What is HS2?
HS2 is a 250-mile high-speed railway line between the Northwest and Southeast, stopping at Manchester, Birmingham and London, with trains continuing the existing network to Scotland and beyond. It aims to address three key problems facing our current railway network: capacity, carbon, and connectivity.
On 4th October 2023, Rishi Sunak announced that the planned HS2 rail from Birmingham to Manchester had been cancelled.
The announcement caused a wave of shock, confusion and anxiety across the Midlands and the Northwest after years of anticipating the construction of a huge railway track.
The cancellation of the ‘northern leg’ has had a huge impact on the property sector.
Thousands of residential properties were affected by the proposed route, and therefore, homeowners are keen to understand the next steps.
What was HS2’s initial approach to properties in the proximity of the ‘northern leg?’
In short, every property was dealt with differently in accordance with their distance from the railway track.
Thousands of homeowners who were identified as living in a ‘HS2 Safeguarded Area’ were subjected to the compulsory purchase scheme.
The compulsory purchase scheme meant that the government could acquire their homes or land to pave the way for the railway line to be built, along with associated train stations and tunnels.
However, it was not just homeowners located within the ‘Safeguarded Area’ who were affected, but also people living within proximity to the railway tracks.
The government recognised that the construction of HS2 may have ‘blighted’ their properties by reducing their market value.
How did HS2 compensate homeowners for the huge disruption?
The amount of compensation depended on the location of the property.
Those living in a ‘HS2 Safeguarded Area’ could submit a ‘Blight Notice’ application. If successful, the prospective compulsory purchase would be brought forward.
Only the following individuals could apply:
- A resident owner-occupier of a private property
- An owner-occupier of any business property where the Rateable Value did not exceed £36,000 (£44,200 within Greater London)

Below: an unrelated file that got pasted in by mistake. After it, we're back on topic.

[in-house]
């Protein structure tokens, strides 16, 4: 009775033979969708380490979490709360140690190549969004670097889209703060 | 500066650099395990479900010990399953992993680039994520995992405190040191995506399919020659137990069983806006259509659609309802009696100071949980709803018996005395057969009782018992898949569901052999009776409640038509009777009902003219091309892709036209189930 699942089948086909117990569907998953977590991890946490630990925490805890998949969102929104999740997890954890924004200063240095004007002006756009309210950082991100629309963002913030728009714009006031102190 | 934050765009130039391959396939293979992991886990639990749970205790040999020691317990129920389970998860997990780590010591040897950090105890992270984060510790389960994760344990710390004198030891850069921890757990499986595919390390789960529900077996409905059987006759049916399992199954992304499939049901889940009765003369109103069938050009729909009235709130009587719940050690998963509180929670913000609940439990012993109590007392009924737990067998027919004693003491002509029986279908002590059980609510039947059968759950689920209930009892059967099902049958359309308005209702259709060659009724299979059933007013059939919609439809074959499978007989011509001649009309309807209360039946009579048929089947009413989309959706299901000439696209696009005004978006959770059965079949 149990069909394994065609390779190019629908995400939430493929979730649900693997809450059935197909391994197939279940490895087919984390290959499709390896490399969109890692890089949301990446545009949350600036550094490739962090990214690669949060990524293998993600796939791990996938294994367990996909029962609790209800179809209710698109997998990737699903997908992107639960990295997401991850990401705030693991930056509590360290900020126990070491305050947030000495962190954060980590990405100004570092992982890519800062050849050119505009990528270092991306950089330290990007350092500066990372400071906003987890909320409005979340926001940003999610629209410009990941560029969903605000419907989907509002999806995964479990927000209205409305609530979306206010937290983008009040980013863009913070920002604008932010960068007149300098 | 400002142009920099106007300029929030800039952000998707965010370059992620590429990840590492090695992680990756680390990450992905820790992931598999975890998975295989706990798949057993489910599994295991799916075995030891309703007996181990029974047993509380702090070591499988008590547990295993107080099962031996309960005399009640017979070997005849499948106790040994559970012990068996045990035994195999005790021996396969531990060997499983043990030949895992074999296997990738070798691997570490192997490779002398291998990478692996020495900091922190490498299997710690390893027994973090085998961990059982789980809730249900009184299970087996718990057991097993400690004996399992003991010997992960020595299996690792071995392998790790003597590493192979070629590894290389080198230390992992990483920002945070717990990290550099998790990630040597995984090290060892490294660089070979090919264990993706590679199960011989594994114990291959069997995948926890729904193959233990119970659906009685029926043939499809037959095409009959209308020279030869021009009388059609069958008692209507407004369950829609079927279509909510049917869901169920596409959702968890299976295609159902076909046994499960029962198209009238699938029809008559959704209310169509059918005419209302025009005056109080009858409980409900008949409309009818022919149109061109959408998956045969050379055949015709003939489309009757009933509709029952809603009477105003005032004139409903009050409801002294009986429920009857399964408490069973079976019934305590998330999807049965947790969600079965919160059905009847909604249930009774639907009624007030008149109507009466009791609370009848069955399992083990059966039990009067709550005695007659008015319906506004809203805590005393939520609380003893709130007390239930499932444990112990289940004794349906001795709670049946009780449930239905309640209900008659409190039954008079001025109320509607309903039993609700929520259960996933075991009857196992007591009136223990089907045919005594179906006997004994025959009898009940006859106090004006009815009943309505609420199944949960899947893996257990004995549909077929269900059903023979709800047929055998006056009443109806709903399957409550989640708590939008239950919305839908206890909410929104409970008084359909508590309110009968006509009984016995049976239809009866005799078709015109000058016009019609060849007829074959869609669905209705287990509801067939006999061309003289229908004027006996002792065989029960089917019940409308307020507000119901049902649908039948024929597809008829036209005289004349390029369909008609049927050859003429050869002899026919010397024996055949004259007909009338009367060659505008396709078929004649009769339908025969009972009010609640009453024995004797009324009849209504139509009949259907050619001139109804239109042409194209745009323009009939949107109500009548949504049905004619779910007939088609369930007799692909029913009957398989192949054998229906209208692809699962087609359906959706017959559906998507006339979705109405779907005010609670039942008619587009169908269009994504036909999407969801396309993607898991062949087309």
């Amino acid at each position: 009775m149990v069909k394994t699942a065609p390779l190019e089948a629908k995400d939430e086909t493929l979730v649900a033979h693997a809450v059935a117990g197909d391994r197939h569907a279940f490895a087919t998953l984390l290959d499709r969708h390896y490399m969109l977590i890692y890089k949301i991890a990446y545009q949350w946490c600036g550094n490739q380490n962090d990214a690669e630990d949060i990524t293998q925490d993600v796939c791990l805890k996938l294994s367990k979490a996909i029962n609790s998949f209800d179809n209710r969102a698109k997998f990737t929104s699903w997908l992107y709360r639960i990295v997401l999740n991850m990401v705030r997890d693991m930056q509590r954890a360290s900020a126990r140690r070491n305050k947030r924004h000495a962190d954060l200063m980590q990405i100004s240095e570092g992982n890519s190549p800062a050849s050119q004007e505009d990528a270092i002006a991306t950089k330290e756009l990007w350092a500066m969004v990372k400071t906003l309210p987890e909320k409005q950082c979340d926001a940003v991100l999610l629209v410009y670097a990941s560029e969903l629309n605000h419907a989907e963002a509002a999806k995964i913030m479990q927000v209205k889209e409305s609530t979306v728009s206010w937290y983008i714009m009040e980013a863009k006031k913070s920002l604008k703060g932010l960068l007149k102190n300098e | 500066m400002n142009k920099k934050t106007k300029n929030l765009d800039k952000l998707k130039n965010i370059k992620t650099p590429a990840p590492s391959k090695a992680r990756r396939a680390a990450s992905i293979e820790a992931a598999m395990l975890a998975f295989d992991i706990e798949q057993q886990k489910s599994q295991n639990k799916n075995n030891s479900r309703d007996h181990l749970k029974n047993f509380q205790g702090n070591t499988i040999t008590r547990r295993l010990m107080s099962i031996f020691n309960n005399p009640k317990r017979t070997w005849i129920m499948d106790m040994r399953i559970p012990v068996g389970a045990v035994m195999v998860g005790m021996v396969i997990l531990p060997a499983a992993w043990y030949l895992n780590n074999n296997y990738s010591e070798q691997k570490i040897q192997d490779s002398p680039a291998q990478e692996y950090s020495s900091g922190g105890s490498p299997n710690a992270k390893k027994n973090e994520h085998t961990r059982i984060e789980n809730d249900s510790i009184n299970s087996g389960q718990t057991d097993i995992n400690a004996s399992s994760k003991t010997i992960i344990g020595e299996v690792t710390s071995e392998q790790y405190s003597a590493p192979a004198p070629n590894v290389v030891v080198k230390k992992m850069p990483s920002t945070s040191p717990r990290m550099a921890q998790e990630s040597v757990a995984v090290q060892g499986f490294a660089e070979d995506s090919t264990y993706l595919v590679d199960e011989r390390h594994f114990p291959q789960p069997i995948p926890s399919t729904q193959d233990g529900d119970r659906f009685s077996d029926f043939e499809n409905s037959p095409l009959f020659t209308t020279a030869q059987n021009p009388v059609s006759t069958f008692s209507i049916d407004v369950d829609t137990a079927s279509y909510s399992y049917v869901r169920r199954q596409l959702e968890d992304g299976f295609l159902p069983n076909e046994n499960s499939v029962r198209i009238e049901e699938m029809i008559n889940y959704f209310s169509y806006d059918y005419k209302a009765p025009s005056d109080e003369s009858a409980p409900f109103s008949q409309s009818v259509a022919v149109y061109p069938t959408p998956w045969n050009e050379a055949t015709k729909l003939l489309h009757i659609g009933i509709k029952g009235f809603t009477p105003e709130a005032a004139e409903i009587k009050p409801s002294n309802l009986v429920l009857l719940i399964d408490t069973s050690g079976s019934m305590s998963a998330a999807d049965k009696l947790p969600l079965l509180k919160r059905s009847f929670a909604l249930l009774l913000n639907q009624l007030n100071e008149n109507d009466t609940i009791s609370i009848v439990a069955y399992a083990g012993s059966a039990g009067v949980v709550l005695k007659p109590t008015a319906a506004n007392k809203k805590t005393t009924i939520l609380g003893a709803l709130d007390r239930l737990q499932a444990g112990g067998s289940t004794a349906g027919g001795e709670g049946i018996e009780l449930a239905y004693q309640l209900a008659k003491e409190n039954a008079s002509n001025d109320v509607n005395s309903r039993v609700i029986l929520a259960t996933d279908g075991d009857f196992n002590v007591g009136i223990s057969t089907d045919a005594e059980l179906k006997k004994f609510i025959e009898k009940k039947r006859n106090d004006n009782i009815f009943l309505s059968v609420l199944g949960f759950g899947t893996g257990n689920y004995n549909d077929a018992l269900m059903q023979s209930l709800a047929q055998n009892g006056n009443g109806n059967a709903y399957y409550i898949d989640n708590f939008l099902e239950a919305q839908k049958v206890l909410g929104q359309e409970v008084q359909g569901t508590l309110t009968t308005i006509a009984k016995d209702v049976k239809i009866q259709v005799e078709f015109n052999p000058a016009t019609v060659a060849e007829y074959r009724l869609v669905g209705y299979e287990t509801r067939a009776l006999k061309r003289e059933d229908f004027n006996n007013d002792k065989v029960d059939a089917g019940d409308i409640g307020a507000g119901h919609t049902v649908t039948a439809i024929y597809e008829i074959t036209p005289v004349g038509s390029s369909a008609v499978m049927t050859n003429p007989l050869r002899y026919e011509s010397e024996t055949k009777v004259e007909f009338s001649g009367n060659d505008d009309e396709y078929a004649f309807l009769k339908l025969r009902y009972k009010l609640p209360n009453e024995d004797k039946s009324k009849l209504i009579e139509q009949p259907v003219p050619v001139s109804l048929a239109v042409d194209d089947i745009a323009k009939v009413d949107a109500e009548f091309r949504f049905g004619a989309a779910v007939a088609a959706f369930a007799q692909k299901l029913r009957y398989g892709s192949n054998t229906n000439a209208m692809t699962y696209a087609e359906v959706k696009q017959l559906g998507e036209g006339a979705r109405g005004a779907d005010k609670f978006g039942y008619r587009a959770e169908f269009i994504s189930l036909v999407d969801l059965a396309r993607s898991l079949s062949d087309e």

- An owner-occupier of an agricultural unit with at least six months of occupation
- Certain mortgagees and personal representatives
The list did not include an owner of an investment property.
Alternatively, homeowners with properties located in a ‘HS2 Rural Zone’ were faced with the following options:
- Receive a cash offer of 10% of the value of the property up to a maximum of £100,000
- Apply under the Voluntary Purchase Scheme, where HS2 could purchase your property at the full un-blighted market value of the property.
- Apply under the Need to Sell Scheme, which had several conditions, but the property must have been marked for three months and received no offers within 15% of the unblighted market value.
Conversely, homeowners with properties located within the ‘HS2 Homeowner Payment Zone’ could receive a lump sum payment depending on their proximity to the train line. Please see below:
- Properties 120 to 180 metres from the line – £22,500
- Properties 180 to 240 metres from the line – £15,000
- Properties 240 to 300 metres from the line – £7,500
What will happen with HS2 and residential properties now?
The million-dollar question.
Since the cancellation announcement on 4th October 2023, limited guidance has been released to support anxious homeowners.
We can only anticipate HS2’s next steps at this stage, for example, whether the properties where ‘Blight Notice’ applications have been successful will now become ‘unblighted’ due to the cancellation of the ‘northern leg.’
Likewise, whether HS2 will give former homeowners ‘first refusal’ on their empty homes located within a once ‘Safeguarded Area'.
Unfortunately, the cancellation announcement raised more questions than answers.
However, at Myerson, we are continuing to follow current affairs and trace any legal developments in relation to HS2.
We are keeping our finger on the pulse and are navigating our clients through this period of uncertainty.